I recently moved to a “regional city”. It’s the done thing – just look at the numbers of folk escaping outrageous house prices in Melbourne for slightly more affordable prices just a stone’s throw away.
The one problem with this idyllic, semi-rural lifestyle (breathe in that fresh air! They don’t make it like that in Thornbury!) is that when you head back into the CBD for work or pleasure, you come into contact with that unique part of Melbourne that greets many visitors arriving from regional towns, interstate and overseas – Southern Cross Station.
Or Spencer Street Station as I still find myself calling it – just because they gave it a fancy name when they tried to make Docklands a thing doesn’t mean it’s no longer a soul-sucking place of devastation.
The greyness. The grime. The dearth of good shops or restaurants. If you are very lucky, there will be a half-filled vending machine on your platform where you can get an overpriced bag of chips.
Forget about any quality food outlets, bakeries or cafes such as those you might find in a rail hub in Europe or Japan. Instead, brace for whistling wind, acres of grey concrete and one of the ugliest roofs in the southern hemisphere.
Then there’s the part where you try to find your train. If you know where to look, you will find the announcement board with the departure times. If not, you will keep sprinting around the station until the right platform.
“3B”, you read on the screens. “Oh great, Platform 3 is right there”. But there’s a catch. “B” means your train will actually be waiting 100 metres away, where only Usain Bolt or Cathy Freeman would be able to reach it before it gently chugs off.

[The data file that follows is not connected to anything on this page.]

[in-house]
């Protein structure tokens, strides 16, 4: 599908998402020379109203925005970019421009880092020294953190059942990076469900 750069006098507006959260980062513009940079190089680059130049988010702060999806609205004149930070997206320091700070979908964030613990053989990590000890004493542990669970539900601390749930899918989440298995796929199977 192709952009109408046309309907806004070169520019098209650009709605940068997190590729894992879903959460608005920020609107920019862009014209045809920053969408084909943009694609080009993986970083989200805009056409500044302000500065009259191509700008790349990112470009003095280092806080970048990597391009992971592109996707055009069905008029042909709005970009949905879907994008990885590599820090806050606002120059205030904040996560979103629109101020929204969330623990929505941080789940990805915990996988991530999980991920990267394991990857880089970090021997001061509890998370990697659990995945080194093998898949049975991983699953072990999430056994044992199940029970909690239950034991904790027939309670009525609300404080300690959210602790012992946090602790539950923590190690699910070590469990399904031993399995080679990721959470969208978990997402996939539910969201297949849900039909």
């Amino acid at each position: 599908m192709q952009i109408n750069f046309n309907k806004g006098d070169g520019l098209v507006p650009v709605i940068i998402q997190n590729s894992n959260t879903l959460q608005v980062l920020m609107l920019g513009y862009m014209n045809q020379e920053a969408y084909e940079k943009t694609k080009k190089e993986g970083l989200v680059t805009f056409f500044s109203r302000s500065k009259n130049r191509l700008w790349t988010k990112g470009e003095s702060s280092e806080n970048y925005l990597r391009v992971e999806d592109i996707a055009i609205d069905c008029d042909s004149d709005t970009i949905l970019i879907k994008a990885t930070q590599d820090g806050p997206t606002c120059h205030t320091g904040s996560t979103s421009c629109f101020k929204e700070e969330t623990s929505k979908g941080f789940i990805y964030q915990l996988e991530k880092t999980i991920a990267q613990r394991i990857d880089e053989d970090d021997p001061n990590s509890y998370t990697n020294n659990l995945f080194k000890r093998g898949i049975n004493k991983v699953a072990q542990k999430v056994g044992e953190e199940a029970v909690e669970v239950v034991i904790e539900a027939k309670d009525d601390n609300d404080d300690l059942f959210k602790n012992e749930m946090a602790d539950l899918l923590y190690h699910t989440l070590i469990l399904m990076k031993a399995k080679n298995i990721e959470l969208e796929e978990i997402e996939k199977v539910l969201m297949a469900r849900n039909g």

You arrive too late, lungs wheezing in the cold air, to discover the next train is leaving from 13S. Wherever that is. Luckily, you have an hour before the next train.
In contrast, I’ve been pleasantly surprised by the cleanliness of the V/Line trains and the friendliness of the ticket inspectors (instead of making you cry like Metro ticket inspectors, they actually help you with ticket issues), although it may be a cold day in hell before I feel inclined to use the V/Line toilets.
But if they felt like chucking some pot plants around Southern Cross, hey, maybe a bakery or two, and spruced up the toilets, maybe catching a train home would feel a little more like a modern commute and less like a journey through a soulless wasteland.
And once you’ve shaken off the grime from your Southern Cross experience, let’s have a chat about getting free Wi-Fi on V/Line trains.
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